New Voting Machines

In 2004, Macoupin County purchased the voting machines the county currently uses now. After 15 years, the machines are showing their age and beginning to break down. Pete Duncan, Macoupin County Clerk, is asking the County Board to purchase new voting machines before the 2020 Election.

This will be a decision made by the County Board, but here’s some important information for you to know.

What will the new machines be like?
For most voters, they won’t be able to tell the difference. There will be a paper ballot. They will fill in the ovals next to who they wish to vote for. They will then slide it into the machine to be counted. One big difference is if a voter uses a touchscreen to vote, after they have finished voting, a paper ballot will be printed out and have to be slid into the tabulator. Below are two videos from the manufacturer of the machines showing how they work.

Touchscreen Voting

Why do we need new voting machines?
The machines we have now were recommended for use for 8 years. We are now at 15 years. They are breaking down, not working on Election Day, and in some instances, not counting ballots. For example, in this April’s election, 6 ballots were not counted by the machine on Election Day. During the audit period after, the Election Office was able to catch this discrepancy and get the votes counted, but that is still a troubling fact. And with the 2020 Election approaching and turnout expected to be extremely high, now is the time to get new machines that everyone can have confidence in before the 2020 Election.

How much do they cost?
New voting machines are expensive, at about $4,000 a piece. Because of the need for extreme security on these machines and the need to have a system that is certified by the State Board of Elections, the cost is high.

So how is the County going to pay for that?
The County’s budget is tight. Since the County Clerk’s office started talking about getting new machines a year ago, the Board has asked repeatedly how he was going to pay for it. His plan pays for the machines without adding one single penny to the budget. Using money currently paying for maintenance and licensing on the current machines and by consolidating precincts, these machines can be paid for without adding any additional money being spent.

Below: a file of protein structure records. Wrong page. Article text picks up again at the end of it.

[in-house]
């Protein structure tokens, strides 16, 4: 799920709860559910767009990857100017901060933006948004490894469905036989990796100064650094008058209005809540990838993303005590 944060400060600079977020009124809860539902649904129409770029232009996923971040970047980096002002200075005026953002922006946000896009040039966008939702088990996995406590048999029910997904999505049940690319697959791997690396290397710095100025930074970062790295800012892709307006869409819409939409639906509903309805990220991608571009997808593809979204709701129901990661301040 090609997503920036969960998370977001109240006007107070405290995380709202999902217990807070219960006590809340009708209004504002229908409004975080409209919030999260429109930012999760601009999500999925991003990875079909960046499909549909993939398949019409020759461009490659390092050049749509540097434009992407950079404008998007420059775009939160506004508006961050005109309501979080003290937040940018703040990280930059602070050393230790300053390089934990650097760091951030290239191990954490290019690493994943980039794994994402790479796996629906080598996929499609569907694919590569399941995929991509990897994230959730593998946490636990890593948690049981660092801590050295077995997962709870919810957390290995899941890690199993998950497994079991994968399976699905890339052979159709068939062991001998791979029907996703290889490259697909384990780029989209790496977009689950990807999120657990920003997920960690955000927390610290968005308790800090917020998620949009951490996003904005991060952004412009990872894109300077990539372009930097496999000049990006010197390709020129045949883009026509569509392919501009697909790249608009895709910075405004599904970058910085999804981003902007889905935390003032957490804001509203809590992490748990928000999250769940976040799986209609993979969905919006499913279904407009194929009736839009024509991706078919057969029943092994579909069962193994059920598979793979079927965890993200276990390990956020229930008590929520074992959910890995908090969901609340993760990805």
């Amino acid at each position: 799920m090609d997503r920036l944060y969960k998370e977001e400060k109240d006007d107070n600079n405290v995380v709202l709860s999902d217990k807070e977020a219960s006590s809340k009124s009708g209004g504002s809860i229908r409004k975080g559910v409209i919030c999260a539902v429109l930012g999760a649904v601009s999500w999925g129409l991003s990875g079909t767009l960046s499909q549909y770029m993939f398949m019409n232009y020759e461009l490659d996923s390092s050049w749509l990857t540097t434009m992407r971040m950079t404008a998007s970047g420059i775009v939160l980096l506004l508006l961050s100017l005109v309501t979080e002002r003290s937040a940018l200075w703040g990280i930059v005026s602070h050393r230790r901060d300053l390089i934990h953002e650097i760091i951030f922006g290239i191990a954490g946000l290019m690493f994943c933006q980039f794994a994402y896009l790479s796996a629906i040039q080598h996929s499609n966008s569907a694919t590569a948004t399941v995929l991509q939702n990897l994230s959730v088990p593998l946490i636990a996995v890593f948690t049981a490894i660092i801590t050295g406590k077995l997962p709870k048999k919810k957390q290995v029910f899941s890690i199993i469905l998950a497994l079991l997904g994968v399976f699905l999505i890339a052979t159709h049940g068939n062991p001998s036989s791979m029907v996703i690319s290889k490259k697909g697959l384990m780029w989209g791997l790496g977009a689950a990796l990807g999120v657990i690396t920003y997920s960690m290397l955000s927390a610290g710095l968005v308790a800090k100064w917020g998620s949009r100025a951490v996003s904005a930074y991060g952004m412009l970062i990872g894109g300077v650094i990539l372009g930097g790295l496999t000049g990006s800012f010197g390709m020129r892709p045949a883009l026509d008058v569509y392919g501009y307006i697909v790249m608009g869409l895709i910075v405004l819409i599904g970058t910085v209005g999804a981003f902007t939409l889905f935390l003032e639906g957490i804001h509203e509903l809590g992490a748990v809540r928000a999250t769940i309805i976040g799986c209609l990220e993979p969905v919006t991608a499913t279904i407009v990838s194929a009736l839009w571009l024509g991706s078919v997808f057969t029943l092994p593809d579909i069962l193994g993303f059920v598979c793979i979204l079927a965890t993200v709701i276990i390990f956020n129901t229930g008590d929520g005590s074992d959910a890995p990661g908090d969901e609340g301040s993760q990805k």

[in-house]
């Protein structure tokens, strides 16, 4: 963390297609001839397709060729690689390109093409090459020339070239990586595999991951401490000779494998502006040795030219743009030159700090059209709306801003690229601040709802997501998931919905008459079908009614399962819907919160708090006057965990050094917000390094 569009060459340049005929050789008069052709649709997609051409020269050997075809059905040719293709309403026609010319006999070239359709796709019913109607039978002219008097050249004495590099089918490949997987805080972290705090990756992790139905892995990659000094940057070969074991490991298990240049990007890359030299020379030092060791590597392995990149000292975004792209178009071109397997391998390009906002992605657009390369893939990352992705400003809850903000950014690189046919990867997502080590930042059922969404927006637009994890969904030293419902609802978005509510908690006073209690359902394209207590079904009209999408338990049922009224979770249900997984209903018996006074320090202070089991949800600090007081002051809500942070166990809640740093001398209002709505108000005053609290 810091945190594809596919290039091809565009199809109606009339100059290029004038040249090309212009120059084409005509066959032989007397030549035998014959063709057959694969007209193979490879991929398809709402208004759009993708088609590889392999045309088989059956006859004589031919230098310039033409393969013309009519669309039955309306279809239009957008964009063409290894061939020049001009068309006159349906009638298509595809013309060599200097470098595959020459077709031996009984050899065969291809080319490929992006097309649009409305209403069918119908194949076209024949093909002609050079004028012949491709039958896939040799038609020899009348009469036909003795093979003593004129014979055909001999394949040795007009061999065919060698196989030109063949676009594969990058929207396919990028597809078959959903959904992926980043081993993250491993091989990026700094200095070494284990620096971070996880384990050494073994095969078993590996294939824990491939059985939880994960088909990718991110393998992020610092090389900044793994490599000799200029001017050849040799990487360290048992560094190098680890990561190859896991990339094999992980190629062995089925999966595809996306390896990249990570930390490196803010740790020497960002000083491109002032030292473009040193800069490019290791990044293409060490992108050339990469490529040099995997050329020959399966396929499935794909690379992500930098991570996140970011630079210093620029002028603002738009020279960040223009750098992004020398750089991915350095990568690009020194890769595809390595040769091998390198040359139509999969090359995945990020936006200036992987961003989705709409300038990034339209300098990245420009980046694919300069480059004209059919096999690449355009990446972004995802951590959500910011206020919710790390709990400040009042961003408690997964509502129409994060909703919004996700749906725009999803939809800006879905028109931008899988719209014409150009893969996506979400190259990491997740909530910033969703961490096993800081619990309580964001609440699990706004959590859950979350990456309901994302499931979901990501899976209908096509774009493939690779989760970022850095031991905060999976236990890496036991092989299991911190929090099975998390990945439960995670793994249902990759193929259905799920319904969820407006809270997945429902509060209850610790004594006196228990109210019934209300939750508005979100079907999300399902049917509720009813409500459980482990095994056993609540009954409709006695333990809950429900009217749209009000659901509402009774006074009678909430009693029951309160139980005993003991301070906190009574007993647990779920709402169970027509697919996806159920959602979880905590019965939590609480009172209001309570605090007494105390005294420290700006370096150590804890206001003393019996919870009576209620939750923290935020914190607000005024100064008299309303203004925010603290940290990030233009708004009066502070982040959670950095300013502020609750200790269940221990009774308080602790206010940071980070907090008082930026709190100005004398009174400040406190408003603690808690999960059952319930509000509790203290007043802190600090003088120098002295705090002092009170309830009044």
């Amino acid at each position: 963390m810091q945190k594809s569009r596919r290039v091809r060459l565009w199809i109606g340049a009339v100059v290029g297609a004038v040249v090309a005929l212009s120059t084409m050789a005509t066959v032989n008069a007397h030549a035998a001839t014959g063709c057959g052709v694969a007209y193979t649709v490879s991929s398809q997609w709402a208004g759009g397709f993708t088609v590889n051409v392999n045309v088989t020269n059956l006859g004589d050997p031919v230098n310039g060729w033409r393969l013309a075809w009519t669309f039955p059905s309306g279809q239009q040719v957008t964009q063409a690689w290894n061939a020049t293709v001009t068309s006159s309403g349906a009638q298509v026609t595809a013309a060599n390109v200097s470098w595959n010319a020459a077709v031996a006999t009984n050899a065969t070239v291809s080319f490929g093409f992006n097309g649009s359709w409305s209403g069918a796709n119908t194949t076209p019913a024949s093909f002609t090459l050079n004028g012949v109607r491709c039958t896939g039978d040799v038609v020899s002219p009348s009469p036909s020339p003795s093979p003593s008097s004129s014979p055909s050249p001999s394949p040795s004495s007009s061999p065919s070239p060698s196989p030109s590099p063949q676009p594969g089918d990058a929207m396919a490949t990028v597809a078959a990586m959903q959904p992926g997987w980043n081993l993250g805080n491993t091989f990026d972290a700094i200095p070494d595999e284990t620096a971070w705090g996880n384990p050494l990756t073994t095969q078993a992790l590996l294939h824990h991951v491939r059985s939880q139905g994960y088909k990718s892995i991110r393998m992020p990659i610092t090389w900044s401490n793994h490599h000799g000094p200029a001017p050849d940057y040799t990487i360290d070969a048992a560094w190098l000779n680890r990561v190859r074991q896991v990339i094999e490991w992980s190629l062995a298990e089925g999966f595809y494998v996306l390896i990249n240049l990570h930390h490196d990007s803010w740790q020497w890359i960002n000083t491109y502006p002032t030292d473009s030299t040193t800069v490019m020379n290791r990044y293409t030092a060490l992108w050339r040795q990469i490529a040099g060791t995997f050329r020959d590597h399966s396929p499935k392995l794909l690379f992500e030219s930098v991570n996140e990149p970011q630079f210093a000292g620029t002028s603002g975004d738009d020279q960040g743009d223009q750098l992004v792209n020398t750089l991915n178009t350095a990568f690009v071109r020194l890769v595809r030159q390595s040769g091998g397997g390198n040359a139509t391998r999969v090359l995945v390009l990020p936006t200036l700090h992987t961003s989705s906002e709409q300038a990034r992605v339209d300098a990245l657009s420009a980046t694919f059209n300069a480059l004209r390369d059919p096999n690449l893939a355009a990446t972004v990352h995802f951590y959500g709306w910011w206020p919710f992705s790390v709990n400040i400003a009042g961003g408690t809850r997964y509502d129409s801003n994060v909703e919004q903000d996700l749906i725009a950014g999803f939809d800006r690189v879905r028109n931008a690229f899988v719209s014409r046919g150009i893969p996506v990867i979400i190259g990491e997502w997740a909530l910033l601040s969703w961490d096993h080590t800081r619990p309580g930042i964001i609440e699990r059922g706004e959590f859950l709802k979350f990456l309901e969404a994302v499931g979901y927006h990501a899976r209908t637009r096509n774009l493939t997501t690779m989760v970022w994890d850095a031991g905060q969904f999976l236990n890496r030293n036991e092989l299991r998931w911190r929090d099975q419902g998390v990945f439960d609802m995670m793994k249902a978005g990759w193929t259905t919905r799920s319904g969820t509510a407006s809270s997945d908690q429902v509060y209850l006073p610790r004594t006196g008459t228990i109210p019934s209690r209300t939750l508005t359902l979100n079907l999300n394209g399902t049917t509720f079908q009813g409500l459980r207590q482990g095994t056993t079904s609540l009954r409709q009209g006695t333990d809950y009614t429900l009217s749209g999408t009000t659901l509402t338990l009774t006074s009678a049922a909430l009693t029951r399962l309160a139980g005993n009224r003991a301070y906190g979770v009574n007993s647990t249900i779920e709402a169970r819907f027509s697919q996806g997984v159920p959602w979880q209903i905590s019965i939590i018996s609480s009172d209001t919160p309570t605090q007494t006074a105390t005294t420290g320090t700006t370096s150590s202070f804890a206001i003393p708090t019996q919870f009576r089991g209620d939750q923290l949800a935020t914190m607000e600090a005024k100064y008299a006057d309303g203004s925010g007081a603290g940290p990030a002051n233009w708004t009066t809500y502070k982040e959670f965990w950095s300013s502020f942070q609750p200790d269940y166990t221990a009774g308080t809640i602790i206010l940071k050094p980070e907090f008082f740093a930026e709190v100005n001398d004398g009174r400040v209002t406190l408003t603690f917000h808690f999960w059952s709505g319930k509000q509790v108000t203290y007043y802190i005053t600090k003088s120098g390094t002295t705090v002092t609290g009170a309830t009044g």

Which precincts are changing?
To see which precincts are changing by township, please visit the precinct changes page for a brief description as well as a map.

Will my polling place change?
If the precincts are changed, 11 current precincts would probably have a new polling place. 50 of the current precincts will have no changes to their polling place. Please visit the polling place changes page for a list of which precincts will not change and which precincts would change.

Will who I vote for when it comes to County Board, Alderman, State Senator, etc change if precincts change?
No, if your precinct changes, it will not change who you vote for or your district or ward. Those could change after the census in 2020, but they are not effected by precinct changes.

Why should the precincts change?
The current precinct lines were drawn in 1976. Things have changed considerably since then. When the current machines were bought in 2004, early voting and no excuse voting by mail didn’t exist. Only 1 out of 20 voters voted before Election Day, meaning a lot of voters showed up at their precinct. In the 2018 General Election, 1 out of 5 voters voted before Election Day. That means more and more voters are not going to their precinct to vote, and that number is only growing. It just makes financial sense to reduce the number of precincts to help pay for the new machines since less voters are going to their precinct to vote.

Who decides if new machines should be purchased?
Ultimately, it will be the County Board’s decision. They will be the ones to decide if new machines are going to be bought, how to pay for it, and if precincts should be changed to pay for it. The plan the County Clerk’s office proposes will allow for new machines without spending any additional dollars. If you have an opinion on how the Board should vote, you can follow Board agendas to see when they will vote at or contact your Board member.